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Episode 32: Decrypting Crypto and Banking

Cryptocurrencies have evolved from sideline oddities into hot commodities. Where does this leave financial institutions? We asked our resident payments expert and a representative from NYDIG, a technology and financial services firm dedicated to bitcoin products across industries, to explain why financial institutions should care and how to move forward.

Transcript

Saxon Prater (SP): So, Laura, have you hopped on the crypto train yet?

Laura Sewell (LS): No, Saxon, I still have a lot more learning to do. What about you?

SP: I have a bit of bitcoin, but I’m mostly just crypto curious.

LS: Well, what got you interested?

SP: Working here at CSI. Since it’s so popular, I figured I should know what all the fuss is about.

LS: Very good point. Well, Bitcoin was the world’s first cryptocurrency proposed in 2009 as a form of currency that doesn’t rely on a central issuer, but rather a complex network of computers.

SP: While it was first met with overwhelming skepticism in just over a decade, the crypto market has become a booming industry.

LS: Now, even those skeptics are paying attention to this growing ecosystem called decentralized finance.

SP: But what do these developments actually mean for traditional financial institutions?

LS: For that, we asked the head of Banking Solutions at NYDIG, a technology and financial services firm that’s dedicated to Bitcoin for institutions, and he said:

Rahm McDaniel (RM): Consistently, the research tells us that over 80% of people who already took their money out of the bank and put it into an exchange somewhere and bought Bitcoin with it would rather keep it with the bank if they could. And two thirds of them would actually switch banks to one that provided the service if they could keep it with them.

LS: I’m Laura Sewell.

SP: I’m Saxon Prater. And you’re listening to Fintech Focus from CSI…

With a market cap around $3 trillion. A recent executive order and even Super Bowl ads, crypto is a white-hot topic. But the market has primarily been dominated by third party digital upstarts.

LS: So, should traditional financial institutions care? And if so, what can they do about it? Here to talk us through it are Rahm McDaniel, head of Banking Solutions at NYDIG, and Matt Herren, director of payment strategy at CSI. Rahm and Matt, welcome and thanks for joining us on Fintech Focus.

RM: Thanks very much. It’s great to be here.

LS: Yep! Rahm let’s start off with you. How would you describe the cryptocurrency market over the last few years?

RM: Well, changing and changing fast. I mean, look, I think over the last few years it has gone from something that had a niche community of true believers into something that has become much more mainstream and much more pressing for traditional chartered financial institutions.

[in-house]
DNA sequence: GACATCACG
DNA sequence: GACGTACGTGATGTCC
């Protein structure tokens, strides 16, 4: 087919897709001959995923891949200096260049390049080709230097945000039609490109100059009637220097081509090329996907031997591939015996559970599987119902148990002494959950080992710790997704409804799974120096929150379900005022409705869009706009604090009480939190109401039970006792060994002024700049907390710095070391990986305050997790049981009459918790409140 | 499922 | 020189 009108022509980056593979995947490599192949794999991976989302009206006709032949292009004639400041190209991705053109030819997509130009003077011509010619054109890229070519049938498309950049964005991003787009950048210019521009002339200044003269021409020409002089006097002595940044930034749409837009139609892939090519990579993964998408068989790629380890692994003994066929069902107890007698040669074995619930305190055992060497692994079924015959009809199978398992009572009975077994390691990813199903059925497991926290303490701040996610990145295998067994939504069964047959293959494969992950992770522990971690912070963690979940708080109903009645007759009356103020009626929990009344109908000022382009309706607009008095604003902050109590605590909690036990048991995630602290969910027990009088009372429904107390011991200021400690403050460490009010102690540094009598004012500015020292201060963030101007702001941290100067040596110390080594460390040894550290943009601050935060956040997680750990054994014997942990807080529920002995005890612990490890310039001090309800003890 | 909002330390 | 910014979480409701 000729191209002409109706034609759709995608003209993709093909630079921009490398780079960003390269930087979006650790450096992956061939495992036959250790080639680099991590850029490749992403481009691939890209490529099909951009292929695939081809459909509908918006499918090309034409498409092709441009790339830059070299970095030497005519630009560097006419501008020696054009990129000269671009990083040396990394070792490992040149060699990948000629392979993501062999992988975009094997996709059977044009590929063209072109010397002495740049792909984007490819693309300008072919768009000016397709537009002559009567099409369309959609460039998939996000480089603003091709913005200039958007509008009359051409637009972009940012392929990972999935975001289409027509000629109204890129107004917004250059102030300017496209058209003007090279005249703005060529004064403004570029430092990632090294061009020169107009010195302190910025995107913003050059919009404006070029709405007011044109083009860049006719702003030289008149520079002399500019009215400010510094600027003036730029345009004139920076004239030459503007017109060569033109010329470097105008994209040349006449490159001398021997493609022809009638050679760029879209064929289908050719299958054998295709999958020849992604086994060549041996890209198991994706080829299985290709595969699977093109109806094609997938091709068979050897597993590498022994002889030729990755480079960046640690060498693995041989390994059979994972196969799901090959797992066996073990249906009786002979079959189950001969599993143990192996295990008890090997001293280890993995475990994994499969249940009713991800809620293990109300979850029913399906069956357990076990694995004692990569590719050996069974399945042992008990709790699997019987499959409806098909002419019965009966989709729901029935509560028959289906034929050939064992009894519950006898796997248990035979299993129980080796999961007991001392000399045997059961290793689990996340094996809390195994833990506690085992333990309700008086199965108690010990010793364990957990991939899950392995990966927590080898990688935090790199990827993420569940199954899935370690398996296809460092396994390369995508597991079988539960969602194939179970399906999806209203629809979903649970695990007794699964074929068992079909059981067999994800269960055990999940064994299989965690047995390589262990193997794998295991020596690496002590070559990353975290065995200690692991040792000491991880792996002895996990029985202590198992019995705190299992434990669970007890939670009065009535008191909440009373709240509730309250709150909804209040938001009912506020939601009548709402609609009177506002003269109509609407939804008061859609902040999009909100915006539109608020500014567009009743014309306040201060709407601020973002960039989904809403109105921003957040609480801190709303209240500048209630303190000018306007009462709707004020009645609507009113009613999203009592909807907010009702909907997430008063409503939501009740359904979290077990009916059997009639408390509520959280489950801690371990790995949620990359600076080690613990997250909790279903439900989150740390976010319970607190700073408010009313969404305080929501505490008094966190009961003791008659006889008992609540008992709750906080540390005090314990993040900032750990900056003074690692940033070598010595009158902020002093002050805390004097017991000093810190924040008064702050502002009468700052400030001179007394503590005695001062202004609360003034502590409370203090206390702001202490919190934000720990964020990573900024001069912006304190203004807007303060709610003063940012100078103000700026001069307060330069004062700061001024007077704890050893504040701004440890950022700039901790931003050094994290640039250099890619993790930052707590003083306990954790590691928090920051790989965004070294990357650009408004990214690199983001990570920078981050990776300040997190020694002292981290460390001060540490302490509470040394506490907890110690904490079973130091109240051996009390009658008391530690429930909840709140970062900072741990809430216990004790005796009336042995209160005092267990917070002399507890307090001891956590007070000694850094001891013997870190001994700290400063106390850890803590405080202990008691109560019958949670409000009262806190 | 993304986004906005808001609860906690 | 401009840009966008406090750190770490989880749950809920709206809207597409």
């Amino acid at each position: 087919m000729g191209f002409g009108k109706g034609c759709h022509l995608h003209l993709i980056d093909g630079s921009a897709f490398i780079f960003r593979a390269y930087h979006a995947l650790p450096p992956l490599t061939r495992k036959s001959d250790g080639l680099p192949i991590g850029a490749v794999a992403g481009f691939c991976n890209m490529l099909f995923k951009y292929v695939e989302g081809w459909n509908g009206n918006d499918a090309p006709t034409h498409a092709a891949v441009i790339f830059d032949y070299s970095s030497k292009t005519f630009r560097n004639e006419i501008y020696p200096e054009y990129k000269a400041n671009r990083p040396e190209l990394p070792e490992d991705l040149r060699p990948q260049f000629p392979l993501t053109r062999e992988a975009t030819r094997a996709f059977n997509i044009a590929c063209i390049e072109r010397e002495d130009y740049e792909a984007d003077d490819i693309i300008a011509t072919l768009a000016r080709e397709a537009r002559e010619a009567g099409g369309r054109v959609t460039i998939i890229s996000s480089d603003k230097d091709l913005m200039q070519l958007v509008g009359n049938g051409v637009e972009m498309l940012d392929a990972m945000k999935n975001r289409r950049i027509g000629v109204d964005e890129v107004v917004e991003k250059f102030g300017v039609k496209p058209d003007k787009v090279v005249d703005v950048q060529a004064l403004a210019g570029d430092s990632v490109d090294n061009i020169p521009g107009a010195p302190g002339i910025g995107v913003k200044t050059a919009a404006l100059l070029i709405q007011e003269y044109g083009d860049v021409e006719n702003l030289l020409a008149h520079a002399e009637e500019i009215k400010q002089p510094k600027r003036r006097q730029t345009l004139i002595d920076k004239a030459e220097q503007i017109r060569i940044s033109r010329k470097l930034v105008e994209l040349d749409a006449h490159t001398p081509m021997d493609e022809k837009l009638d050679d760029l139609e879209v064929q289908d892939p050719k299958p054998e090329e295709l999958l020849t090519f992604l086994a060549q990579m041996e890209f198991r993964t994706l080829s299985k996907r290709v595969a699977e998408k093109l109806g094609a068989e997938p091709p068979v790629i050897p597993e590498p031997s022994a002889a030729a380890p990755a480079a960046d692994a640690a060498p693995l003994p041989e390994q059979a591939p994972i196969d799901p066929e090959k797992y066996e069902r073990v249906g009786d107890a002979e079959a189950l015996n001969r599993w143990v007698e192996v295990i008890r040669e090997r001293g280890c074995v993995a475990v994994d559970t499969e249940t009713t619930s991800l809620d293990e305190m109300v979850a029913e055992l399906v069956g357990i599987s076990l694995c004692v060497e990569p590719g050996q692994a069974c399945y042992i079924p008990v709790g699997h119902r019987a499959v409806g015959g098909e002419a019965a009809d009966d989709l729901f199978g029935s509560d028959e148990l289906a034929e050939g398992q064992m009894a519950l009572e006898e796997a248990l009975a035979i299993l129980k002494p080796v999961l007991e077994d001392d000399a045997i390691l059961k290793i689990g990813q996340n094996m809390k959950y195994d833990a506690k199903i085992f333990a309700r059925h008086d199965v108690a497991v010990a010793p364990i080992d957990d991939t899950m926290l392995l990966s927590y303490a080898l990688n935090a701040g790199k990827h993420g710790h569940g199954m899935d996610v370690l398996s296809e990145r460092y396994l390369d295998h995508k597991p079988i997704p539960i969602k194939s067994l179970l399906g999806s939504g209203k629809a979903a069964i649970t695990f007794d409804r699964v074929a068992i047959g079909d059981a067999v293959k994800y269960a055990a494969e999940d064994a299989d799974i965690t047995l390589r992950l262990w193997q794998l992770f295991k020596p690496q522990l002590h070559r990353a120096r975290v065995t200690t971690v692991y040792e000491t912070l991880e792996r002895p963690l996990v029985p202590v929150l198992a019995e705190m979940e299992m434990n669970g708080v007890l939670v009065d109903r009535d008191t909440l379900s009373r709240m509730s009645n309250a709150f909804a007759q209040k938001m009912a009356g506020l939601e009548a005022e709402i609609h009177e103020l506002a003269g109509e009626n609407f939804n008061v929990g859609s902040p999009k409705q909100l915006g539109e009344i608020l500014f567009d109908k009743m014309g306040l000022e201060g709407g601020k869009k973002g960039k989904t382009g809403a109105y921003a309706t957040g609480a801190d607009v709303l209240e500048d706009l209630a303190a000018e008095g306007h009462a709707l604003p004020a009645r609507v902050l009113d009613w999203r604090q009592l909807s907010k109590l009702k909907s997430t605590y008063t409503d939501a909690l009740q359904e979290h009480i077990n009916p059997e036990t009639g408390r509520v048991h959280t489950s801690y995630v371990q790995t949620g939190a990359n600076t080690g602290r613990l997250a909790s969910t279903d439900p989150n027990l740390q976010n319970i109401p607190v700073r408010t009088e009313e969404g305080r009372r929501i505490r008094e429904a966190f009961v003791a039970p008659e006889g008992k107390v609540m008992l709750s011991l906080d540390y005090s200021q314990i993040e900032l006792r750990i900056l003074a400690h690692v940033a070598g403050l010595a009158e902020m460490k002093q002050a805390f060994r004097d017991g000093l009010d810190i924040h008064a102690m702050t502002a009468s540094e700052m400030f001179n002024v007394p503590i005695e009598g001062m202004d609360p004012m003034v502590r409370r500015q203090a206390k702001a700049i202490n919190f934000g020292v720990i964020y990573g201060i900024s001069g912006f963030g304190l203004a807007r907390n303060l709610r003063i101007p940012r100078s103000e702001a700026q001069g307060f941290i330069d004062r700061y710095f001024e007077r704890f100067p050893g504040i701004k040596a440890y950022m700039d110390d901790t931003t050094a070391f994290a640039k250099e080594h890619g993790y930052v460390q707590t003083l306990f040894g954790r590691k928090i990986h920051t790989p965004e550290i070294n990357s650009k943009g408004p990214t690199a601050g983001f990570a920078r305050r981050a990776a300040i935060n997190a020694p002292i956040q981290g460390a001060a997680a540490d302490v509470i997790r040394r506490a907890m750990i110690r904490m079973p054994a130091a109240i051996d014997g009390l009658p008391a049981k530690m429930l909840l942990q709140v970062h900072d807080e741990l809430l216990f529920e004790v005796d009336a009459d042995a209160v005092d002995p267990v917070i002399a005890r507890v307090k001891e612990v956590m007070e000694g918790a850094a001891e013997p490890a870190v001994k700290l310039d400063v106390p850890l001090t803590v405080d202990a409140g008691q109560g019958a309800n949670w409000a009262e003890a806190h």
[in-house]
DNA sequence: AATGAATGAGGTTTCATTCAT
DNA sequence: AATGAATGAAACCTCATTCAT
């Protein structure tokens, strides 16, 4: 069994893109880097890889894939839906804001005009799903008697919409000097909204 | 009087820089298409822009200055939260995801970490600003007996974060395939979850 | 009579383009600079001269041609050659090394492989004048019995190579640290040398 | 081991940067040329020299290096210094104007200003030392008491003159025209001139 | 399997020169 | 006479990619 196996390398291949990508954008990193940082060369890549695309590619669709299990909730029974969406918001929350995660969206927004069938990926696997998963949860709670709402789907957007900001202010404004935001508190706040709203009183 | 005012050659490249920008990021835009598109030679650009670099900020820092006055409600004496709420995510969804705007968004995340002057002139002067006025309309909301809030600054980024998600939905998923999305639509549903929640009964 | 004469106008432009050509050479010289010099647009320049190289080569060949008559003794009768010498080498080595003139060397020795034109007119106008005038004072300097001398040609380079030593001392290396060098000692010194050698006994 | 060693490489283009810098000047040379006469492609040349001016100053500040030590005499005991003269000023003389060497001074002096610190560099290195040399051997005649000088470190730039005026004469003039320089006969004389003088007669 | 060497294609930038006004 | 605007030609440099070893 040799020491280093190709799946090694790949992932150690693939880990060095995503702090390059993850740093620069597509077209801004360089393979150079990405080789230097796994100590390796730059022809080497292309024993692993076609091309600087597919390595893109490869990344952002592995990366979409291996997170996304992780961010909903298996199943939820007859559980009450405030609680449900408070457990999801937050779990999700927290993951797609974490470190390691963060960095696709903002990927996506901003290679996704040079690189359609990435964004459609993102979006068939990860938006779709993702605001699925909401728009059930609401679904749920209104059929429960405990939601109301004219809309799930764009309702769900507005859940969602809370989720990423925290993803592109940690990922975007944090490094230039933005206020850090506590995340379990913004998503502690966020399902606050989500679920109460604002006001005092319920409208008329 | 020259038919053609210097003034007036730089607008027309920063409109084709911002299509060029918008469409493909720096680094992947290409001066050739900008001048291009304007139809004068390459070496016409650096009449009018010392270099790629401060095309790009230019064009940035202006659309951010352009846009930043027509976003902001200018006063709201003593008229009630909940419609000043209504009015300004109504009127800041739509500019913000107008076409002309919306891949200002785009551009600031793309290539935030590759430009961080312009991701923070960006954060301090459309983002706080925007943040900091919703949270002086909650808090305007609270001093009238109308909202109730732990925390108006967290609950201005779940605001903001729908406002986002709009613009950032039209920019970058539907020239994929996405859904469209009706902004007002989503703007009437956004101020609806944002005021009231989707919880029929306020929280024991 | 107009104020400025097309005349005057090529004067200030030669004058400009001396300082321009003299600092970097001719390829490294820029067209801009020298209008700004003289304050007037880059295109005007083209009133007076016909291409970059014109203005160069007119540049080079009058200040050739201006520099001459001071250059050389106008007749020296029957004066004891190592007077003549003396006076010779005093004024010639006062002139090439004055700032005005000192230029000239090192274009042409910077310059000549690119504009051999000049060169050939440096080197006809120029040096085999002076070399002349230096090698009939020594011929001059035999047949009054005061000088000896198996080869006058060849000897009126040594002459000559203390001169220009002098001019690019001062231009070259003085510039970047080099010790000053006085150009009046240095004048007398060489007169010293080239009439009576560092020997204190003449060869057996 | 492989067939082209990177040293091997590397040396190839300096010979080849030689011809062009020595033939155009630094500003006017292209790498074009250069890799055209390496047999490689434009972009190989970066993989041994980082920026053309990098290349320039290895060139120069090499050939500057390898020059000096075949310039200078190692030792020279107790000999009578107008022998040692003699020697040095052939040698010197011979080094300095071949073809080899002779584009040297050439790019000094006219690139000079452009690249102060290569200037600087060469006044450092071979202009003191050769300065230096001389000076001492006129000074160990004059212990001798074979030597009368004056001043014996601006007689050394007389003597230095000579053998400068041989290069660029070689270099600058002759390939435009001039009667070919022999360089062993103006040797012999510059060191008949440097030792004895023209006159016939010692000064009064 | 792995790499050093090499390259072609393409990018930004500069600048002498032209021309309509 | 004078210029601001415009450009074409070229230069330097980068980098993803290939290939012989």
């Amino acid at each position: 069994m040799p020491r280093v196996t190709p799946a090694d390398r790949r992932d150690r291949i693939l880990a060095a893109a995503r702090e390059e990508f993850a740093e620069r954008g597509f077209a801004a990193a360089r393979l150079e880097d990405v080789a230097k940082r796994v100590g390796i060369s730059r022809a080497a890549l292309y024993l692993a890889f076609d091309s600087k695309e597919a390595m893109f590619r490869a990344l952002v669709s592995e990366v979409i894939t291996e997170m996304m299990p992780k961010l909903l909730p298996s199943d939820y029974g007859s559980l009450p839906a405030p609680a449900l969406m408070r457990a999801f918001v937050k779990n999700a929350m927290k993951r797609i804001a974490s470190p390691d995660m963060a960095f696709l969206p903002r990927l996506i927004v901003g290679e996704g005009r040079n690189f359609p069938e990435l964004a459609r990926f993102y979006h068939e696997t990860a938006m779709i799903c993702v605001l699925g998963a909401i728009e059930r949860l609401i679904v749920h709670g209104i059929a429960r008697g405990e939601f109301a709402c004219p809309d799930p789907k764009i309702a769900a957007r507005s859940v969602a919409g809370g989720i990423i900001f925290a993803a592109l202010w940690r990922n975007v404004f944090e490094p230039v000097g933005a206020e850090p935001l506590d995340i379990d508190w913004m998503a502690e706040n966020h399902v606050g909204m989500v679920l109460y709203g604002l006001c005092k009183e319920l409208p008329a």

But at the same time, it’s also gotten bigger, more diverse and more confusing and a lot noisier. So, you know, NYDIG, I think, is here to try to simplify some of those issues and work with our clients. But it’s a big, loud, crazy world out there.

Here’s a good example of the change I’m talking about. Every May 22 is Bitcoin Pizza Day, and it celebrates the day in 2010 when a guide bought a couple of pizzas for 10,000 Bitcoin and that 10,000 Bitcoin is worth roughly $420 million today.

So, what that tells you over time is that something has gone from you know 10,000 bitcoins being worth $41 to 10,000 bitcoins being worth $480 million by virtue of growing network adoption and usage, which is to say you look at the address there’s simply more people, more companies, more things involved in the Bitcoin network.

Second is the increase in the holding periods, meaning people who own cryptocurrencies, specifically Bitcoin and some of the high-quality ones are holding them longer than the percentage the ones that are held for at least a year is going up.

And then there’s much higher numbers in the number of addresses, which is to say that the wallets, the owners of the Bitcoin that are holding large balances, so call it a thousand plus. And that really points to institutional adoption. And so, what that really adds up to is that Bitcoin and maybe to a lesser extent Ethereum are very, very mainstream.

And some of the, some of the other more long tail stuff is not at all mainstream yet and really doesn’t rise to the level that, you know, bankers necessarily need to think about it yet, except to the extent that they’re interested in the adoption of new technology.

Matt Herren (MH): There’s a concept called Metcalfe’s law, which pretty much states that a network impact or value is the square of the number of nodes in the network.